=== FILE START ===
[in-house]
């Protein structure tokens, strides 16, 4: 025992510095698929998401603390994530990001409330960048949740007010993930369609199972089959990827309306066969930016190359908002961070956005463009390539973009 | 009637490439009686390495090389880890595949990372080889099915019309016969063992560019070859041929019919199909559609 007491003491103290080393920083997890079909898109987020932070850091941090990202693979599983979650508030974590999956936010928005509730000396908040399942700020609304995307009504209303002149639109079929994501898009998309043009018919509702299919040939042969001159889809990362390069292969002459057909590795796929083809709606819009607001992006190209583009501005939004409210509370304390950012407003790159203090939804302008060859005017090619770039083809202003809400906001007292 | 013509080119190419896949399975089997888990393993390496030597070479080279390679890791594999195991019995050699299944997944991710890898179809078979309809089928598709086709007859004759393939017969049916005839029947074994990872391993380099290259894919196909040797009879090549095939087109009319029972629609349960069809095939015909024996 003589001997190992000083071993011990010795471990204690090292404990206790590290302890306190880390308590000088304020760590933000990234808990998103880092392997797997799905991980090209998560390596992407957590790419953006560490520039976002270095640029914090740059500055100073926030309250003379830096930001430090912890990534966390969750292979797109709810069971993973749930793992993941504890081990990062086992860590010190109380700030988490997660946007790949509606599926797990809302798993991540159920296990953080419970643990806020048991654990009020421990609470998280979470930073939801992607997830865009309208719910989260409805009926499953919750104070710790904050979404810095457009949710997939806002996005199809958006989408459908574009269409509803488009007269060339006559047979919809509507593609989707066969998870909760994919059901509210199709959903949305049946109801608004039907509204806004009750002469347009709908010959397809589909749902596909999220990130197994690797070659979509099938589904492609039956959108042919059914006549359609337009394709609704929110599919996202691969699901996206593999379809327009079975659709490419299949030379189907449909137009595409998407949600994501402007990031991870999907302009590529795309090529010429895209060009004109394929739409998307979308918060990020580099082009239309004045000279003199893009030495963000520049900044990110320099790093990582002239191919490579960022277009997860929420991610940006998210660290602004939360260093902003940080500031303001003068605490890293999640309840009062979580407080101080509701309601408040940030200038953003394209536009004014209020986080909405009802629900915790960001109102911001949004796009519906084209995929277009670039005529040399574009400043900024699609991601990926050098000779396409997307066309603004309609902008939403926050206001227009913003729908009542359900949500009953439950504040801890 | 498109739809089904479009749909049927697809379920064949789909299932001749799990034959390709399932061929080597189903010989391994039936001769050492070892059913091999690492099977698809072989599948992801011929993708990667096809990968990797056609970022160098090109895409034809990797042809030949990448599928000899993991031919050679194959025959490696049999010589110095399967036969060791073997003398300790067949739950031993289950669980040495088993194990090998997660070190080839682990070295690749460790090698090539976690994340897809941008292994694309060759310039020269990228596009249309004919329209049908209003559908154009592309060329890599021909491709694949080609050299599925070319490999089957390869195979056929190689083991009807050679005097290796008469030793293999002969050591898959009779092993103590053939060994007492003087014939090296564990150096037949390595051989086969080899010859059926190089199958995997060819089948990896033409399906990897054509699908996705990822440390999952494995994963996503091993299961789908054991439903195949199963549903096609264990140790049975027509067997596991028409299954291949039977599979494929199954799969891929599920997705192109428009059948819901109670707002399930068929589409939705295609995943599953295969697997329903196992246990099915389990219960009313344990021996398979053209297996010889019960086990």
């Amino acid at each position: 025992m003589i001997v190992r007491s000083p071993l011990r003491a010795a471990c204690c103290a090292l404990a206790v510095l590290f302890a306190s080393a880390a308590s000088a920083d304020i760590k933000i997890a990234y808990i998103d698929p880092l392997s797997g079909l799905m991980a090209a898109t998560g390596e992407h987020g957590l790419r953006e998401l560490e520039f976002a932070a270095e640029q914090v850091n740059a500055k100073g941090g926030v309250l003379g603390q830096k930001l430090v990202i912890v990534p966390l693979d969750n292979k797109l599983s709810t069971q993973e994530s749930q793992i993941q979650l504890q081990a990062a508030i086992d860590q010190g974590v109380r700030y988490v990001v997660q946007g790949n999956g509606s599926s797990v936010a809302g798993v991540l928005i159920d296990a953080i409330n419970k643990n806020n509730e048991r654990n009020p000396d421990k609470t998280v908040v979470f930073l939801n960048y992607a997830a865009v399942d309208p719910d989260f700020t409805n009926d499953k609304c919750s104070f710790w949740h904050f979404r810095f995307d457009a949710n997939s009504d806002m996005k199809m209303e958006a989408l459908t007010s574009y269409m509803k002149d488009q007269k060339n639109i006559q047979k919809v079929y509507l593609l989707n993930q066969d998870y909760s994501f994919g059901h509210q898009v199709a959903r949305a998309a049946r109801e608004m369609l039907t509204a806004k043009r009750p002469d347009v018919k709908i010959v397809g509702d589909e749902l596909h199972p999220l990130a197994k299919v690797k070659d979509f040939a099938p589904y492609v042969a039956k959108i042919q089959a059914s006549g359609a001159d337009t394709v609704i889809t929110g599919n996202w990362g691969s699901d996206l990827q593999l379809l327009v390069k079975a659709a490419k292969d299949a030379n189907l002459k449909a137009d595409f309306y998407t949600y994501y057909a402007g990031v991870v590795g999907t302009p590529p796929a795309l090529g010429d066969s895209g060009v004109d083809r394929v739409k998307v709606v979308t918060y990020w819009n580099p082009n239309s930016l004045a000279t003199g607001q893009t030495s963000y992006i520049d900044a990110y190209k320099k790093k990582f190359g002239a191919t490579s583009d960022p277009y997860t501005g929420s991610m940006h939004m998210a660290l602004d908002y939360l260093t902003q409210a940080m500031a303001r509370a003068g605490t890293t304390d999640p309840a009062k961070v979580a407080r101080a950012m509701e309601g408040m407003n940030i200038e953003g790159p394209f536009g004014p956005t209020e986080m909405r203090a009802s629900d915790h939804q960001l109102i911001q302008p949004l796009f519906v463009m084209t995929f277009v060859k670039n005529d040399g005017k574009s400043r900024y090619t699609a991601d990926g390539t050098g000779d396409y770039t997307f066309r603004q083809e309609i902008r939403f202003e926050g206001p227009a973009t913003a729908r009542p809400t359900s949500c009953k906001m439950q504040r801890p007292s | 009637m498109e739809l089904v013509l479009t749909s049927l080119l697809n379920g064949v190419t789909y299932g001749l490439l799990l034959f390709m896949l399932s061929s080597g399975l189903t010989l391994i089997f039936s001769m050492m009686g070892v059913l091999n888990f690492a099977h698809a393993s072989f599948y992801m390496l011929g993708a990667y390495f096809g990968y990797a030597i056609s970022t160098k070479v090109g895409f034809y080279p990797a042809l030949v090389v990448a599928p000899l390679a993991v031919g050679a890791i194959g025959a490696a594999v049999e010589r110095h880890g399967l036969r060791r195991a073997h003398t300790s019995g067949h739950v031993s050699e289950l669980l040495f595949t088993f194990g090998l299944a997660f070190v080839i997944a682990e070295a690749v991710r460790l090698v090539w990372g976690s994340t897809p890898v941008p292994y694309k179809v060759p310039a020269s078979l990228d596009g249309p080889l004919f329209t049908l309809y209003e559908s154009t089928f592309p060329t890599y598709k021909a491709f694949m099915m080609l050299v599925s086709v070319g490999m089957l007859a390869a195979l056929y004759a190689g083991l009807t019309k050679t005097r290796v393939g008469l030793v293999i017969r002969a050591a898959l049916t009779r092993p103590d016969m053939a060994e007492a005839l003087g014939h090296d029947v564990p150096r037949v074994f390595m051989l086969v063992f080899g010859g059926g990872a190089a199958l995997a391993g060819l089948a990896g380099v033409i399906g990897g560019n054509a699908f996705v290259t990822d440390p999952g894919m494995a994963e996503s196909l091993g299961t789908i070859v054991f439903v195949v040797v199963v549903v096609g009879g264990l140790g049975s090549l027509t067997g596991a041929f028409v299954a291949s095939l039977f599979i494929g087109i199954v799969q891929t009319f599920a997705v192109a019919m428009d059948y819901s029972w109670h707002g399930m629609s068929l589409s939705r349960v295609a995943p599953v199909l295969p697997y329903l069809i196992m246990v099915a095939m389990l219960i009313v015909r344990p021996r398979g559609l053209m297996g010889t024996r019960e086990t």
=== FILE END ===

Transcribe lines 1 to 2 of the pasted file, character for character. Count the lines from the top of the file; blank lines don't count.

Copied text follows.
[in-house]
């Protein structure tokens, strides 16, 4: 025992510095698929998401603390994530990001409330960048949740007010993930369609199972089959990827309306066969930016190359908002961070956005463009390539973009 | 009637490439009686390495090389880890595949990372080889099915019309016969063992560019070859041929019919199909559609 007491003491103290080393920083997890079909898109987020932070850091941090990202693979599983979650508030974590999956936010928005509730000396908040399942700020609304995307009504209303002149639109079929994501898009998309043009018919509702299919040939042969001159889809990362390069292969002459057909590795796929083809709606819009607001992006190209583009501005939004409210509370304390950012407003790159203090939804302008060859005017090619770039083809202003809400906001007292 | 013509080119190419896949399975089997888990393993390496030597070479080279390679890791594999195991019995050699299944997944991710890898179809078979309809089928598709086709007859004759393939017969049916005839029947074994990872391993380099290259894919196909040797009879090549095939087109009319029972629609349960069809095939015909024996 003589001997190992000083071993011990010795471990204690090292404990206790590290302890306190880390308590000088304020760590933000990234808990998103880092392997797997799905991980090209998560390596992407957590790419953006560490520039976002270095640029914090740059500055100073926030309250003379830096930001430090912890990534966390969750292979797109709810069971993973749930793992993941504890081990990062086992860590010190109380700030988490997660946007790949509606599926797990809302798993991540159920296990953080419970643990806020048991654990009020421990609470998280979470930073939801992607997830865009309208719910989260409805009926499953919750104070710790904050979404810095457009949710997939806002996005199809958006989408459908574009269409509803488009007269060339006559047979919809509507593609989707066969998870909760994919059901509210199709959903949305049946109801608004039907509204806004009750002469347009709908010959397809589909749902596909999220990130197994690797070659979509099938589904492609039956959108042919059914006549359609337009394709609704929110599919996202691969699901996206593999379809327009079975659709490419299949030379189907449909137009595409998407949600994501402007990031991870999907302009590529795309090529010429895209060009004109394929739409998307979308918060990020580099082009239309004045000279003199893009030495963000520049900044990110320099790093990582002239191919490579960022277009997860929420991610940006998210660290602004939360260093902003940080500031303001003068605490890293999640309840009062979580407080101080509701309601408040940030200038953003394209536009004014209020986080909405009802629900915790960001109102911001949004796009519906084209995929277009670039005529040399574009400043900024699609991601990926050098000779396409997307066309603004309609902008939403926050206001227009913003729908009542359900949500009953439950504040801890 | 498109739809089904479009749909049927697809379920064949789909299932001749799990034959390709399932061929080597189903010989391994039936001769050492070892059913091999690492099977698809072989599948992801011929993708990667096809990968990797056609970022160098090109895409034809990797042809030949990448599928000899993991031919050679194959025959490696049999010589110095399967036969060791073997003398300790067949739950031993289950669980040495088993194990090998997660070190080839682990070295690749460790090698090539976690994340897809941008292994694309060759310039020269990228596009249309004919329209049908209003559908154009592309060329890599021909491709694949080609050299599925070319490999089957390869195979056929190689083991009807050679005097290796008469030793293999002969050591898959009779092993103590053939060994007492003087014939090296564990150096037949390595051989086969080899010859059926190089199958995997060819089948990896033409399906990897054509699908996705990822440390999952494995994963996503091993299961789908054991439903195949199963549903096609264990140790049975027509067997596991028409299954291949039977599979494929199954799969891929599920997705192109428009059948819901109670707002399930068929589409939705295609995943599953295969697997329903196992246990099915389990219960009313344990021996398979053209297996010889019960086990």